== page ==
How To Prevent Business Email Compromise (BEC) Scams

How To Prevent Business Email Compromise (BEC) Scams

FACT: Business email compromise attacks led to global losses of over $50 billion last year, according to the IC3.

This reflects a 58% increase in financial losses since 2020.

According to Microsoft, there are over 156,000 BEC attempts every day.

Clearly, BEC scams post a serious threat to organizations of all sizes.

In this post, you’ll learn the common tactics threat actors use and how to defend against them.

Table of contents:

What are business email compromise scams?

Business email compromise (BEC) scams are a subset of phishing attacks where criminals attempt to defraud organizations by impersonating executives, employees, or trusted third parties via email. The attackers send emails with urgent requests for wire transfers, fake invoice payments, or updating vendor payment details. These emails often contain an element of secrecy to deter the recipient from verifying the request through other communication channels. The goal is to trick the recipient into transferring money or providing sensitive information to the scammer.

Types of business email compromise scams

BEC attacks can be categorized into several distinct types, each leveraging different tactics to trick victims and exploit businesses. Here are the primary types of BEC attacks:

  • CEO Fraud: In this type of scam, attackers impersonate a high-level executive, such as the CEO or CFO, and send emails to employees within the finance department requesting urgent wire transfers to a fraudulent account.
  • Invoice Fraud: Attackers pose as a vendor or supplier known to the company. They send a fraudulent invoice that appears legitimate, often with updated payment details that direct funds to an account controlled by the scammer.
  • Attorney Impersonation: Scammers pretend to be a lawyer or someone from a law firm supposedly handling confidential and time-sensitive matters. This type is typically aimed at manipulating employees into transferring funds or revealing sensitive information during what is portrayed as a critical time.
  • Email Account Compromise: An employee’s email account is hacked and is used to request payments to vendors listed in their email contacts, but the payment details are altered to divert funds to the scammer’s bank account.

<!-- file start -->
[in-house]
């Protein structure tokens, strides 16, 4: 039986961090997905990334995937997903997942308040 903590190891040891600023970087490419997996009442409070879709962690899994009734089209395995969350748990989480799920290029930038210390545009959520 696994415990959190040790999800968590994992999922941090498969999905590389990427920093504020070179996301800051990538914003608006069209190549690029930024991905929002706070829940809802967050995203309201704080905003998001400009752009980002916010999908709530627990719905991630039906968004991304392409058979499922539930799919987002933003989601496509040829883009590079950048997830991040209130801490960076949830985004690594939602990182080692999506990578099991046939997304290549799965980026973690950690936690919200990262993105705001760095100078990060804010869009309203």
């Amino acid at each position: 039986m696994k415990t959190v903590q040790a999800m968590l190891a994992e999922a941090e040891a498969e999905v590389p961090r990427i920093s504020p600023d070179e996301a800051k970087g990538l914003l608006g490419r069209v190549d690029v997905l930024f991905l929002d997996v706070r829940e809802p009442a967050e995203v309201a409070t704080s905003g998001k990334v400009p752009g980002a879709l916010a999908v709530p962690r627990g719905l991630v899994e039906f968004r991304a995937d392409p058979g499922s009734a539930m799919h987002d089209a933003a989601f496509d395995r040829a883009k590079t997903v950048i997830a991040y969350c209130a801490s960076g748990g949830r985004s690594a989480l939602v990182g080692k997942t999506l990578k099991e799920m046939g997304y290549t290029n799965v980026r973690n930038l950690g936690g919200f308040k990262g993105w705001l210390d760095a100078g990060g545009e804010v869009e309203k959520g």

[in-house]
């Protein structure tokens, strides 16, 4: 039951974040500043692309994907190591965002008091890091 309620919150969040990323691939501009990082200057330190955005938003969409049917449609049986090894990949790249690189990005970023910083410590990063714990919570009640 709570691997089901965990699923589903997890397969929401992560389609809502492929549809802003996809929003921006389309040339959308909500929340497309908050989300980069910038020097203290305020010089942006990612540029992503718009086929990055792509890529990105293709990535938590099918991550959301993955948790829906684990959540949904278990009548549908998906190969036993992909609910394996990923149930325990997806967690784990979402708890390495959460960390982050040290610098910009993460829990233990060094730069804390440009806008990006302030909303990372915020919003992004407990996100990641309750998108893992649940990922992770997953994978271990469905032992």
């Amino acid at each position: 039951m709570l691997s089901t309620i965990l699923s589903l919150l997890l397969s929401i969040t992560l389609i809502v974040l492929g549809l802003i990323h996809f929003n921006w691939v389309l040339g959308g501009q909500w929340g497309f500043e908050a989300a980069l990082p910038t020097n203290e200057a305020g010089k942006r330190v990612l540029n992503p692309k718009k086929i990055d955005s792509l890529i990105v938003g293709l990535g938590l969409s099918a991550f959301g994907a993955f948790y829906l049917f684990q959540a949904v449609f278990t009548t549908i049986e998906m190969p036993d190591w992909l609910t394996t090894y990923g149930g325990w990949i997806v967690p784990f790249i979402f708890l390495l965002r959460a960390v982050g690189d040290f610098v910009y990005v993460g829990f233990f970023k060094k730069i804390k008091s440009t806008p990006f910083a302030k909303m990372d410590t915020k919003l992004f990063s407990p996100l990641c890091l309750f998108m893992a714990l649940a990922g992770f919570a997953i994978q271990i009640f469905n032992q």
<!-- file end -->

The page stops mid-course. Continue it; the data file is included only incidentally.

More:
• Data Theft: Scammers target employees who have access to sensitive personal information, such as HR staff, and request details about other employees or company executives. This data can be used for future attacks or sold on the dark web.
  • Change of Bank Account Details: This is a common tactic where scammers posing as regular vendors or partners of the company send a phony request to update banking information, ensuring that payments will be redirected to an account they control.

How do BEC scams work?

Most BEC scams use a series of steps that leverage deception, impersonation, and manipulation. Here’s a breakdown of how BEC attacks typically works:

  1. Targeting and Research: Attackers start by choosing a target organization and gathering intelligence. They research and identify key individuals within the organization, especially those with the authority to make payments or access sensitive financial information. This phase may involve studying the company’s structure, the roles and responsibilities of employees, and their communication patterns.
  2. Impersonation: Once they have the necessary information, attackers craft emails that appear to come from a trusted source, such as a senior executive, a trusted vendor, or a partner company. This involves either spoofing an email address (making the email appear to come from a legitimate source) or hacking into actual email accounts (EAC).
  3. Crafting the Attack: The email message typically involves an urgent request for a wire transfer, payment of an invoice, or the provision of confidential data. The message often stresses the need for secrecy or immediate action, exploiting the victim’s trust and bypassing normal verification processes.
  4. Execution: If the attack is successful, the victim follows the instructions in the email, leading to unauthorized financial transactions or data leaks. Funds are transferred to accounts controlled by the attackers, or sensitive information is leaked, which can be used for further attacks.
  5. Discovery and Reporting: The fraud is often only discovered after the transaction has been completed, at which point it’s often too late to recover the funds or leaked information. Reporting the incident to authorities and initiating your incident response plan then becomes crucial.